I had not then made the link between this valley and John Steinbeck. He was born and raised in Salinas, the town sitting in the middle of this plain. He sometimes worked the land to earn some…

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Planning meals around the food hoard

Earlier this week I wrote a post about how shocked I was at the amount of food I had in the house that I wasn’t using. It was written following a discussion on how we would behave if there was a blackout.  I thought that I probably had enough food to survive a short while and decided to do a food audit to see if there was a blackout could I survive.

I was shocked at quite how much I actually had in the house. Here is the food list and my mission is to plan meals around this, limiting my food shopping to staples and ingredients needed to make a meal from what I already had. This week is all about using left overs, store cupboard ingredients and cooking on a budget. More Jack than Jamie.

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Tuesday

Lunch was leftover items from pizza night and ham and bread. No spending on lunch today.

I made carrot soup using up stock and most of the carrots and Apple and Sultana crumble with ingredients I already had.

Dinner

Pasta bake made with pasta I already had, left over passata in the fridge and onions and peppers. I only bought Steak Mince that day, used 250g of 500g. The rest will be used on Saturday.

Spending £3.69. Expensive mince, yet I think it is worth it as goes further as there is so little fat. It fed three adults today and will do so again on Saturday. Just over 60p each for a portion of meat.

Wednesday

Lunch, sandwiches with existing ingredients.

Dinner

Sausages from freezer (10 Black Farmer) with frozen peas and fresh carrots and courgettes from a neighbours allotment. I bought bread, potatoes and baked beans from Aldi.  The bread will last the week for sandwiches and the potatoes will last about a fortnight.

Spending £3.23

Thursday

Lunch was ham sandwiches for two of the family. I had some of the leftovers from last night sausages.

Dinner

I used up the curry kit, chicken breast and prawns, with rice. This meal was made with ingredients I already had, so no spend on meals for those of us eating the curry. I bought butter, milk, a pizza (as one of the diners doesn’t like curry and quite honestly I couldn’t be bothered to make two different meals) and tinned chopped tomatoes for the curry. I ended up using fresh tomatoes that were very ripe instead.This fed two of us and there is a leftovers for lunch on Saturday.

Spending £4.26

Today (Friday) is fish and chips night so no cooking and no shopping.

Lunch for me was left overs of the sausage meal. the others had sandwiches and soup.This fed three for dinner on Wednesday plus two smaller lunch portions for me so feeling very frugally smug.

I am getting to the end of the meat supply in the freezer so it may be a veggie week ahead. Lots of lentils and rice.

If anyone has any meal ideas based on my food list, please share.

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If there was a blackout could I survive?

I have pasted below details of a chat on twitter around community and food (two of my favourite subjects) which was prompted by the programme Blackout. Could we survive? Would people really behave like that? What would we do? 

  1. Steph Clarke ‏@Essitam9 Sep
  2. Where’s the scenes of community coming together? Because they would, there’s always people willing to do good #blackout
  3. Karen Strunks ‏@karenstrunks9 Sep
  4. @Essitam that was horrendous! The only hint of community was the old lady staying in the flat downstairs. The rest were animals
  5. Steph Clarke ‏@Essitam9 Sep@karenstrunks it was an awful portrayal of society. We’re not all monsters.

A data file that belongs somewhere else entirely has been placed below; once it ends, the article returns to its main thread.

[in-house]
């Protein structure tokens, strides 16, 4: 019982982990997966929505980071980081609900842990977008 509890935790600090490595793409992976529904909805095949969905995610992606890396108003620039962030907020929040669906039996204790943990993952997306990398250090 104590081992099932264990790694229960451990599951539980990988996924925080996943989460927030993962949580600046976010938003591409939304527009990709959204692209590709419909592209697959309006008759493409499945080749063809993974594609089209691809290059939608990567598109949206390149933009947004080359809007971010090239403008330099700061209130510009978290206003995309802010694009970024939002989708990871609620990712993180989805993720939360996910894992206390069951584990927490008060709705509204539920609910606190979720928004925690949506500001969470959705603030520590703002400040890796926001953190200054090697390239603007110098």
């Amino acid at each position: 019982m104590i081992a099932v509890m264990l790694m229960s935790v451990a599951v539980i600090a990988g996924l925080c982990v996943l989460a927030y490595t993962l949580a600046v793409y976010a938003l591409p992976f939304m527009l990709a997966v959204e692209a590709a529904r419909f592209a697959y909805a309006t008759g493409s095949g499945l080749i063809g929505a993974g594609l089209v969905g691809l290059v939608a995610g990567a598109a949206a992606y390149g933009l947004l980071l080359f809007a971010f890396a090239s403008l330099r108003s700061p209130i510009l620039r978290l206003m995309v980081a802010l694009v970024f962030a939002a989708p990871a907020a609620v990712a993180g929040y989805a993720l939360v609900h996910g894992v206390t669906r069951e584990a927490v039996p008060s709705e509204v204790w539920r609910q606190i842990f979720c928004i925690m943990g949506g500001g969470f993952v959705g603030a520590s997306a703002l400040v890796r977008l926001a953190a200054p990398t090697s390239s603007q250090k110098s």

6. Coral Musgrave ‏@travellingcoral9 Sep
  7. @Essitam @karenstrunks I agree in my terrace we would support each other i am sure. well we all have keys! and veg and lentils and rice.
  8. Karen Strunks ‏@karenstrunks
  9. @travellingcoral @Essitam it would be very interesting to see who helped who. Just remembered a gas camping stove in the cupboard! 🙂
    1. @karenstrunks @travellingcoral in case of #blackout l I’ve already proposed a massive street party to use up all the perishable foods 😀

    2. @karenstrunks @Essitam pretty sure in my terrace we could cobble something together as we have logs and open fire and they have veg
    3. @Essitam If someone hasn’t syphoned my petrol, I’m coming to your street party! 😀 @travellingcoral

This led me to think about the food I have in the house and whether, like Steph I could plan my meals around what I already have.

Coral Musgrave ‏@travellingcoral9 Sep

the irony is that most of us have enough in store cupboard to make a basic meal if there really was a blackout. #blackout

Steph Clarke ‏@Essitam9 Sep

@travellingcoral I’ve done food calender for this week using what I have in the house. All I needed to buy in was mushrooms.

Coral Musgrave ‏@travellingcoral9 Sep

@Essitam wow that is organised! i need to do a food audit

And of course I invited A Girl Called Jack into the conversation.

A Girl Called Jack ‏@MsJackMonroe9 Sep

  1. @travellingcoral tinned toms essential! 🙂
    A Girl Called Jack retweeted you
  2. 9 Sep:

    if i sent @MsJackMonroe a list of my store cupboard she’d feed a family for a month (may need to stock up on tinned toms) #blackout

The food audit has taken me a couple of days to complete and I am sure there is some things I have missed out. I was shocked at just how much I have. I consider myself good at cooking on a budget, shop almost daily for basics like milk and bread and cook low cost meals, stretching the chicken from Sunday dinner to chicken pie on Monday and make stock with the carcass for soup for lunch for the rest of the week. I hate food waste. I have taken up the Live Below the Line Challenge and have writting about surviving on £53 a week.

Yet I am hanging my head in shame. If you are interested the list is here.

Too much food is clutter.  I have written elsewhere about my mission to simplfy my life by getting rid of stuff that I don’t need and why I need to declutter. I am not saying we don’t need food, of course we do, but buying food because it is on offer and then not using it is wrong and wasteful. It is clear to me that I need to plan better and only buy what we need.

I have this week started to plan around the food list.

Yesterday I used up some of the vegetables and passatta left over from when we made pizza on Saturday. I had a half pack of pasta, so all I bought was 500g of mince, used half of it,  and made this. The rest of the mince will be for another meal later this week.

Pasta with leftovers

Today I bought some potatoes and we will have sausage from the freezer, use some of the fresh veg, with mash.

The carrots have been made into a soup for lunches this week, using up stock made with the chicken from Sunday.

Perishables are the priority as the street party isn’t going to happen unless we really do have a national disaster.

And it looks like I need to find ways of using all that pasta, rice and lentils. And buy some tinned tomatoes.

What would you cook?